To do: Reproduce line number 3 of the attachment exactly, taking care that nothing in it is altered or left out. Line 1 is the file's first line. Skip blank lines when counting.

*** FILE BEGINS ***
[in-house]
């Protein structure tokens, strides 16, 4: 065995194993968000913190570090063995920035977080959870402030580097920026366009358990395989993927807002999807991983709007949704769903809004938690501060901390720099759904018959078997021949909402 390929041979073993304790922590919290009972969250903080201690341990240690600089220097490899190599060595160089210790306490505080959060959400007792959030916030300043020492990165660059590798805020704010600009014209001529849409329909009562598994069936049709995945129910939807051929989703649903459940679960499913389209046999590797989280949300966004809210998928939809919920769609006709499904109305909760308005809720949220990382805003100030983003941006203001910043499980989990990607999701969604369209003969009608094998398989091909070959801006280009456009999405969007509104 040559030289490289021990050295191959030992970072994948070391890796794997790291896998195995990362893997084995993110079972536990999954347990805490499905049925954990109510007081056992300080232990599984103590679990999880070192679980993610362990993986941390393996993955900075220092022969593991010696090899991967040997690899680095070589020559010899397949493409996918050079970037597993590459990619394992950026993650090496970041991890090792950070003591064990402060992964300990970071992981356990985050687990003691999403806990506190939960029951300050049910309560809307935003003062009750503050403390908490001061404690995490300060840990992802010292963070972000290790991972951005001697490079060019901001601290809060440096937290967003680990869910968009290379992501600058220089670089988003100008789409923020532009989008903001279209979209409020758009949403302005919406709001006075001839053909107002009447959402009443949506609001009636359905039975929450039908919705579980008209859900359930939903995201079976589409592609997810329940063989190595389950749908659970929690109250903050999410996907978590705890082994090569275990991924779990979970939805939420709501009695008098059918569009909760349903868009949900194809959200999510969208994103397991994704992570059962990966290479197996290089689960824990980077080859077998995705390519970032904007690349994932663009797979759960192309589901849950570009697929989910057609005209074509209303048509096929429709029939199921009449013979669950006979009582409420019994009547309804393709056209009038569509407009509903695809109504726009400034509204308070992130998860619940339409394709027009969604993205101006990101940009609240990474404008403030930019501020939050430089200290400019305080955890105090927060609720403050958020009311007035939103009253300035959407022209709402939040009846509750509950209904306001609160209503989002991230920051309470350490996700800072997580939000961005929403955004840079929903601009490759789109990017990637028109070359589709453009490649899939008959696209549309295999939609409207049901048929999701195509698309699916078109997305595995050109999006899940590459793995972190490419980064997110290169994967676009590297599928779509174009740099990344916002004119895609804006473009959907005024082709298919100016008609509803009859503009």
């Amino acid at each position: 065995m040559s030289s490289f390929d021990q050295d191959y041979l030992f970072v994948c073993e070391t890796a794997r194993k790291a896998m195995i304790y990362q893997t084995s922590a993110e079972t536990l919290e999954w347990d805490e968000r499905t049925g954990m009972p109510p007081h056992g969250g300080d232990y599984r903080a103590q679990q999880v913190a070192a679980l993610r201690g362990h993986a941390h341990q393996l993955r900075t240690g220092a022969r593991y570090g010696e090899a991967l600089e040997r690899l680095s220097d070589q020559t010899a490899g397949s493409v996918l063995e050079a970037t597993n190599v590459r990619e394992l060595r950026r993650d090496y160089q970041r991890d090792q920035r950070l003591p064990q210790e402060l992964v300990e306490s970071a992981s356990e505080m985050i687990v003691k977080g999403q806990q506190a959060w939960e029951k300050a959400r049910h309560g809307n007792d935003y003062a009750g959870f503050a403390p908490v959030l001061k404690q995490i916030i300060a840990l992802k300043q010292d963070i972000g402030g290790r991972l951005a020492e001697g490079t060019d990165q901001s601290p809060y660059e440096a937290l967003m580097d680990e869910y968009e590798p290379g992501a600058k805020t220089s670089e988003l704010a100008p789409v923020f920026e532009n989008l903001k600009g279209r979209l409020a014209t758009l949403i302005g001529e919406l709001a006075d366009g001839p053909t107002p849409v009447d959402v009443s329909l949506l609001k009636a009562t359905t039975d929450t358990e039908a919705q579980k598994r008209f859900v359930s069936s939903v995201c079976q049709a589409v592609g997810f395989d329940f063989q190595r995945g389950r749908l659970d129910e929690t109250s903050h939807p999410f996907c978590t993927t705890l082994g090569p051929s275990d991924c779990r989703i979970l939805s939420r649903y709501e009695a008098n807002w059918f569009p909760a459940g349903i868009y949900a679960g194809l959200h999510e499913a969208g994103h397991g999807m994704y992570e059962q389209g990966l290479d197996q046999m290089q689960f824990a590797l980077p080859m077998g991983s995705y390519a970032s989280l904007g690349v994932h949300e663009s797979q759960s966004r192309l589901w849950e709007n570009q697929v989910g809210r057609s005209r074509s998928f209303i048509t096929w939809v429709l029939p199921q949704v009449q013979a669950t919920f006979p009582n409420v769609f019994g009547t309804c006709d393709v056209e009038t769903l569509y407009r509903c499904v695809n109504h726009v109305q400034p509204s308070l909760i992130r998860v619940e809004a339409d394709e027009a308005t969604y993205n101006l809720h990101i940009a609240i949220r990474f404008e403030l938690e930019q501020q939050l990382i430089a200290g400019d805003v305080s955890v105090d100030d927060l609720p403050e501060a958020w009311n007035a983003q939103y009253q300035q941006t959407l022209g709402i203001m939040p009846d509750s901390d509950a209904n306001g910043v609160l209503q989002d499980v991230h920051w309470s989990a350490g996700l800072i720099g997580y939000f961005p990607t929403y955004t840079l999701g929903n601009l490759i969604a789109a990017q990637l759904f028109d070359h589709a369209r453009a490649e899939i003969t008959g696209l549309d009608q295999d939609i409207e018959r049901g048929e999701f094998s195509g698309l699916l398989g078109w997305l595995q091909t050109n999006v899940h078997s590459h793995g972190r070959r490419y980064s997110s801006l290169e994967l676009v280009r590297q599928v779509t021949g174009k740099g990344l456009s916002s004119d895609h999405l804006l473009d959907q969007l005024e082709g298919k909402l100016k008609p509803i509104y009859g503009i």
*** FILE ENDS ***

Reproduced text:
């Amino acid at each position: 065995m040559s030289s490289f390929d021990q050295d191959y041979l030992f970072v994948c073993e070391t890796a794997r194993k790291a896998m195995i304790y990362q893997t084995s922590a993110e079972t536990l919290e999954w347990d805490e968000r499905t049925g954990m009972p109510p007081h056992g969250g300080d232990y599984r903080a103590q679990q999880v913190a070192a679980l993610r201690g362990h993986a941390h341990q393996l993955r900075t240690g220092a022969r593991y570090g010696e090899a991967l600089e040997r690899l680095s220097d070589q020559t010899a490899g397949s493409v996918l063995e050079a970037t597993n190599v590459r990619e394992l060595r950026r993650d090496y160089q970041r991890d090792q920035r950070l003591p064990q210790e402060l992964v300990e306490s970071a992981s356990e505080m985050i687990v003691k977080g999403q806990q506190a959060w939960e029951k300050a959400r049910h309560g809307n007792d935003y003062a009750g959870f503050a403390p908490v959030l001061k404690q995490i916030i300060a840990l992802k300043q010292d963070i972000g402030g290790r991972l951005a020492e001697g490079t060019d990165q901001s601290p809060y660059e440096a937290l967003m580097d680990e869910y968009e590798p290379g992501a600058k805020t220089s670089e988003l704010a100008p789409v923020f920026e532009n989008l903001k600009g279209r979209l409020a014209t758009l949403i302005g001529e919406l709001a006075d366009g001839p053909t107002p849409v009447d959402v009443s329909l949506l609001k009636a009562t359905t039975d929450t358990e039908a919705q579980k598994r008209f859900v359930s069936s939903v995201c079976q049709a589409v592609g997810f395989d329940f063989q190595r995945g389950r749908l659970d129910e929690t109250s903050h939807p999410f996907c978590t993927t705890l082994g090569p051929s275990d991924c779990r989703i979970l939805s939420r649903y709501e009695a008098n807002w059918f569009p909760a459940g349903i868009y949900a679960g194809l959200h999510e499913a969208g994103h397991g999807m994704y992570e059962q389209g990966l290479d197996q046999m290089q689960f824990a590797l980077p080859m077998g991983s995705y390519a970032s989280l904007g690349v994932h949300e663009s797979q759960s966004r192309l589901w849950e709007n570009q697929v989910g809210r057609s005209r074509s998928f209303i048509t096929w939809v429709l029939p199921q949704v009449q013979a669950t919920f006979p009582n409420v769609f019994g009547t309804c006709d393709v056209e009038t769903l569509y407009r509903c499904v695809n109504h726009v109305q400034p509204s308070l909760i992130r998860v619940e809004a339409d394709e027009a308005t969604y993205n101006l809720h990101i940009a609240i949220r990474f404008e403030l938690e930019q501020q939050l990382i430089a200290g400019d805003v305080s955890v105090d100030d927060l609720p403050e501060a958020w009311n007035a983003q939103y009253q300035q941006t959407l022209g709402i203001m939040p009846d509750s901390d509950a209904n306001g910043v609160l209503q989002d499980v991230h920051w309470s989990a350490g996700l800072i720099g997580y939000f961005p990607t929403y955004t840079l999701g929903n601009l490759i969604a789109a990017q990637l759904f028109d070359h589709a369209r453009a490649e899939i003969t008959g696209l549309d009608q295999d939609i409207e018959r049901g048929e999701f094998s195509g698309l699916l398989g078109w997305l595995q091909t050109n999006v899940h078997s590459h793995g972190r070959r490419y980064s997110s801006l290169e994967l676009v280009r590297q599928v779509t021949g174009k740099g990344l456009s916002s004119d895609h999405l804006l473009d959907q969007l005024e082709g298919k909402l100016k008609p509803i509104y009859g503009i």